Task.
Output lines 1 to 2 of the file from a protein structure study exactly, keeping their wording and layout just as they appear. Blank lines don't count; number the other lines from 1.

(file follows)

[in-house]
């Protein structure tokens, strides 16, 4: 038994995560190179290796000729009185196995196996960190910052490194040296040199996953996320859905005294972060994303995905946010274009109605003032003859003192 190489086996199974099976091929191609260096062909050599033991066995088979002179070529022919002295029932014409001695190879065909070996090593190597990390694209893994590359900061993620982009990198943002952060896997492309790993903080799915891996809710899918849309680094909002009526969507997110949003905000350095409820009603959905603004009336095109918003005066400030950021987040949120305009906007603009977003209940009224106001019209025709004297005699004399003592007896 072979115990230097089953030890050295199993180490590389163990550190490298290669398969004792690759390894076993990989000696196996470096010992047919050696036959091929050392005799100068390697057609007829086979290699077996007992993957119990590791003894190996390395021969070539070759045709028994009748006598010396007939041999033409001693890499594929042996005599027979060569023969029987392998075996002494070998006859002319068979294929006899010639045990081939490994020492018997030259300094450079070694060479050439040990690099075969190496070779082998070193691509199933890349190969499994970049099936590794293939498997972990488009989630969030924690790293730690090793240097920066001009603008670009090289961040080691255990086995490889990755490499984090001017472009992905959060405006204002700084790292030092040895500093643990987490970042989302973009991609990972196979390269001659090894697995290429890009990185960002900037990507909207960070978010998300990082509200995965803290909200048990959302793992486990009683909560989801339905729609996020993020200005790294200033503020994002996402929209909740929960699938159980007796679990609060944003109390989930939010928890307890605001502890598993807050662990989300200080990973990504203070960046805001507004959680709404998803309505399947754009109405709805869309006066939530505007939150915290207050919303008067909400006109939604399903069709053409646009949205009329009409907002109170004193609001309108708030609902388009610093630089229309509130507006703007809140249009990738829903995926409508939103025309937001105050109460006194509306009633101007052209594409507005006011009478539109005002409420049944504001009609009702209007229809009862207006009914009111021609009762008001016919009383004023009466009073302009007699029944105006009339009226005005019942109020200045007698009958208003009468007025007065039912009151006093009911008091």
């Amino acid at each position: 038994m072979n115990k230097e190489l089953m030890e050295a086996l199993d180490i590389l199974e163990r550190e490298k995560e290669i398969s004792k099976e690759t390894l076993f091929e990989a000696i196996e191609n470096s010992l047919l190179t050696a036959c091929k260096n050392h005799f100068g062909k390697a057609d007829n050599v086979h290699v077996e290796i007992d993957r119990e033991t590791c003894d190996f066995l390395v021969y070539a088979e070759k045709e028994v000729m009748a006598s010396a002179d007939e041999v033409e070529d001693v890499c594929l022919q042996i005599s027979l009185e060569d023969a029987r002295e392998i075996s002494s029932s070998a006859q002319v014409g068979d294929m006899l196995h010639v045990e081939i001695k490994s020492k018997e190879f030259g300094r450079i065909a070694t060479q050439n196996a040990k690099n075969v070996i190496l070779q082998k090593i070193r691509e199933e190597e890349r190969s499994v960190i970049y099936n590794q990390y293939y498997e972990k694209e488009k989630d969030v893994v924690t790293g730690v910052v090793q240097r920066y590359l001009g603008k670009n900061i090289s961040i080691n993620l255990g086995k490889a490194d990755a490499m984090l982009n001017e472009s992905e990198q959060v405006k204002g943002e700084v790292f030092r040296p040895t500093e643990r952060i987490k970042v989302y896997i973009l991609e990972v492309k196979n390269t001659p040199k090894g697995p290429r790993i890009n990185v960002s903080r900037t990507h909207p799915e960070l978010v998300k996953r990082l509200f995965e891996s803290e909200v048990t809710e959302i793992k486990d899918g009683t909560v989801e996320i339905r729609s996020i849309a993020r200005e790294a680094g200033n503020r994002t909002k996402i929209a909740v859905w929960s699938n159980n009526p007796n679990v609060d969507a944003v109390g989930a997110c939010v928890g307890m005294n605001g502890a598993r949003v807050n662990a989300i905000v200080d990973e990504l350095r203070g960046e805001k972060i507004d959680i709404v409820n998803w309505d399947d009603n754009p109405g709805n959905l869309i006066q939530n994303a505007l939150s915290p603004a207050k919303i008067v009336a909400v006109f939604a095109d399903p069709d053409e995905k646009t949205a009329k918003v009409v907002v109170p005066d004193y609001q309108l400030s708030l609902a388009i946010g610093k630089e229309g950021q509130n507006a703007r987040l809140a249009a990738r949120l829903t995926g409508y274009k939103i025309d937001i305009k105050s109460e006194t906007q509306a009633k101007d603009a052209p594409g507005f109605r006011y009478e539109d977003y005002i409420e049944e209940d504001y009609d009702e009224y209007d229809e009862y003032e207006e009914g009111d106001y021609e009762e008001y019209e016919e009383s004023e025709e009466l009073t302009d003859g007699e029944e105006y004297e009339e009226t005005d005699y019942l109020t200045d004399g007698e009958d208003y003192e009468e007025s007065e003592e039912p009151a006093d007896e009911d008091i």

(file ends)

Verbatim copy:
[in-house]
């Protein structure tokens, strides 16, 4: 038994995560190179290796000729009185196995196996960190910052490194040296040199996953996320859905005294972060994303995905946010274009109605003032003859003192 190489086996199974099976091929191609260096062909050599033991066995088979002179070529022919002295029932014409001695190879065909070996090593190597990390694209893994590359900061993620982009990198943002952060896997492309790993903080799915891996809710899918849309680094909002009526969507997110949003905000350095409820009603959905603004009336095109918003005066400030950021987040949120305009906007603009977003209940009224106001019209025709004297005699004399003592007896 072979115990230097089953030890050295199993180490590389163990550190490298290669398969004792690759390894076993990989000696196996470096010992047919050696036959091929050392005799100068390697057609007829086979290699077996007992993957119990590791003894190996390395021969070539070759045709028994009748006598010396007939041999033409001693890499594929042996005599027979060569023969029987392998075996002494070998006859002319068979294929006899010639045990081939490994020492018997030259300094450079070694060479050439040990690099075969190496070779082998070193691509199933890349190969499994970049099936590794293939498997972990488009989630969030924690790293730690090793240097920066001009603008670009090289961040080691255990086995490889990755490499984090001017472009992905959060405006204002700084790292030092040895500093643990987490970042989302973009991609990972196979390269001659090894697995290429890009990185960002900037990507909207960070978010998300990082509200995965803290909200048990959302793992486990009683909560989801339905729609996020993020200005790294200033503020994002996402929209909740929960699938159980007796679990609060944003109390989930939010928890307890605001502890598993807050662990989300200080990973990504203070960046805001507004959680709404998803309505399947754009109405709805869309006066939530505007939150915290207050919303008067909400006109939604399903069709053409646009949205009329009409907002109170004193609001309108708030609902388009610093630089229309509130507006703007809140249009990738829903995926409508939103025309937001105050109460006194509306009633101007052209594409507005006011009478539109005002409420049944504001009609009702209007229809009862207006009914009111021609009762008001016919009383004023009466009073302009007699029944105006009339009226005005019942109020200045007698009958208003009468007025007065039912009151006093009911008091």